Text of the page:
Couple guilty of neglect death
A jury of seven men and five women returned a guilty verdict in a manslaughter case at Wexford Circuit Criminal Court today involving the death by neglect of Co Wexford woman Evelyn Joel.
Her daughter Eleanor Joel (38) and Jonathan Costen (40) of Cluain Dara, Enniscorthy, looked impassive as the guilty verdict was returned shortly before 5pm after an eight day trial before Judge Seán Ó Donnabháin.
They had pleaded not guilty to the charges of the unlawful killing by neglect of Evelyn Joel (59) on January 7th, 2006. After four hours of deliberation, the jury forewoman said the jury had found the defendants guilty on a count of 11-one.
The Enniscorthy couple were the first people to be tried for such an offence in Irish history.
The trial had heard from prosecuting counsel Justin Dillon SC that central to the case was that Evelyn Joel suffered from multiple sclerosis.
The State’s case focussed on the last four to five weeks that she was in the house before being moved to hospital, saying in that time it seemed she was in bed all of the time.
Mr Dillon said ambulance personnel effectively found her lying in her own filth. State Pathologist Dr Marie Cassidy gave evidence that Mrs Joel died by pneumonia at Wexford General Hospital on January 7th, 2006.
She described Mrs Joel as being profoundly ill; which may have been due to sepsis syndrome complicated by infection from bed sores.
“There was evidence of general neglect, but there was no evidence of long term starvation or physical abuse,” she added.
Prosecuting barrister Philip Sheahan told the jury yesterday that Mrs Joel was critically ill when she was brought by ambulance to Wexford General Hospital on January 1st, 2006.
He said both Costen and Joel contributed to the state of affairs that led to the death of Evelyn Joel.
“The prosecution asserts that both accused effectively did nothing in respect of decisions during that time. They neglected her and the neglect was gross.”
He described how Mrs Joel was immobile due to her illness and said both accused led to her bed sores becoming infected through their inaction.
He said this, in turn, led to her sepsis syndrome, which led to her admission into hospital.
“She was in their house and they did nothing; they did not care for her; they ignored her condition. They didn’t lift the phone; they didn’t look for help. They did nothing.”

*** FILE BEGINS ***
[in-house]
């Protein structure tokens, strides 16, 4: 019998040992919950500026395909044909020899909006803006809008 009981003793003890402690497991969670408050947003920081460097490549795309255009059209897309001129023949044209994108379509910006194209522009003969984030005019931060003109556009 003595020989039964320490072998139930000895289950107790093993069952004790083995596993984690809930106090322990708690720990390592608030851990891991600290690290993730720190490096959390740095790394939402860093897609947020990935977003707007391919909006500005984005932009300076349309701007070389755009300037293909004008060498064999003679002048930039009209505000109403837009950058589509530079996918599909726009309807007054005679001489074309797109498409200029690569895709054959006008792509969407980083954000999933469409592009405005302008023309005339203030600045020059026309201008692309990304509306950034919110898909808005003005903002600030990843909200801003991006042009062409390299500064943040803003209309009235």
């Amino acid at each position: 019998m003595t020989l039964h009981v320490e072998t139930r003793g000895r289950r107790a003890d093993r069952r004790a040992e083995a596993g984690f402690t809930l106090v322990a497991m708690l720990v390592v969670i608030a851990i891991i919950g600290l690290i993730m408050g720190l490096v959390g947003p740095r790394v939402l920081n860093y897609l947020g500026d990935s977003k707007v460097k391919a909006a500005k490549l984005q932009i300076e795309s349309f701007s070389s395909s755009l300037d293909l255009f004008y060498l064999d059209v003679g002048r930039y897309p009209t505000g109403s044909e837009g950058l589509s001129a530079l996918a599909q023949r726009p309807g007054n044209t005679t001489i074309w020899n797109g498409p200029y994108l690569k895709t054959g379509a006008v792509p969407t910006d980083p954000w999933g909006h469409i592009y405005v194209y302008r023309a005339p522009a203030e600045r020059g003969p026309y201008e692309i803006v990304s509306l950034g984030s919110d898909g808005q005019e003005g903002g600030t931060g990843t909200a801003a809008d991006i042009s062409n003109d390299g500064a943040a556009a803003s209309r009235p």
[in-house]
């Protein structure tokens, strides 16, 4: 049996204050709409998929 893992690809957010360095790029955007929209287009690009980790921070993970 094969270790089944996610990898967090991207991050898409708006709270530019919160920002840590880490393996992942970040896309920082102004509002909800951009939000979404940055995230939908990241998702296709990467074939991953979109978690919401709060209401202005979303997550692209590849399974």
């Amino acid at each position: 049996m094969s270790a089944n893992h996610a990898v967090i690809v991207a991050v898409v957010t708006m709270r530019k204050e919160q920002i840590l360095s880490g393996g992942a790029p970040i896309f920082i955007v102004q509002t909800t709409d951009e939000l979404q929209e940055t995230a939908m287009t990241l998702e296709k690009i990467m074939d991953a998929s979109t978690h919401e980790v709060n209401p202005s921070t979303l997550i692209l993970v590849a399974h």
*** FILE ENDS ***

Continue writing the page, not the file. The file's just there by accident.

Wexford Circuit Court heard that Joel was unaware of her mother’s sores and that she “just got fed up” looking after her in the final weeks of her life.
Mr Sheahan recalled Costen’s words to gardaí in an interview in early 2006: “My neglect was that I didn’t help her. My neglect was ignoring the situation.” He said this happened from the first or second week of December 2005.
When asked when he saw her on Christmas Day 2005 did he think she was going to die, he replied “Yes”. When asked by the interviewing Garda if he wanted her to die he replied that he did but not in their house, because he feared an investigation into her death. He also said he felt it would be a relief if she died.
Rosario Boyle SC for Joel said her client was made a scapegoat.
“She was blamed for the failings of others. She is a quiet person, who had a particularly dominant mother,” she stated.
Ms Boyle said it was extraordinary that the gardaí¬ were tasked with investigating the HSE’s handling of Mrs Joel, but the HSE ended up controlling how the gardaí carried out the investigation.
Mr John O’Kelly SC for Costen rejected the prosecution’s claim that his client killed her, saying a bug she caught at Wexford General Hospital infected her bed sores.
He said both accused were overwhelmed by something that was beyond them when caring for Mrs. Joel.
Judge Ó Donnabháin released the couple on bail ordering them to appear at Wexford Circuit Court for their sentencing hearing in mid-February.
Both have been asked to surrender their passports and a psychological assessment was requested for Eleanor Joel.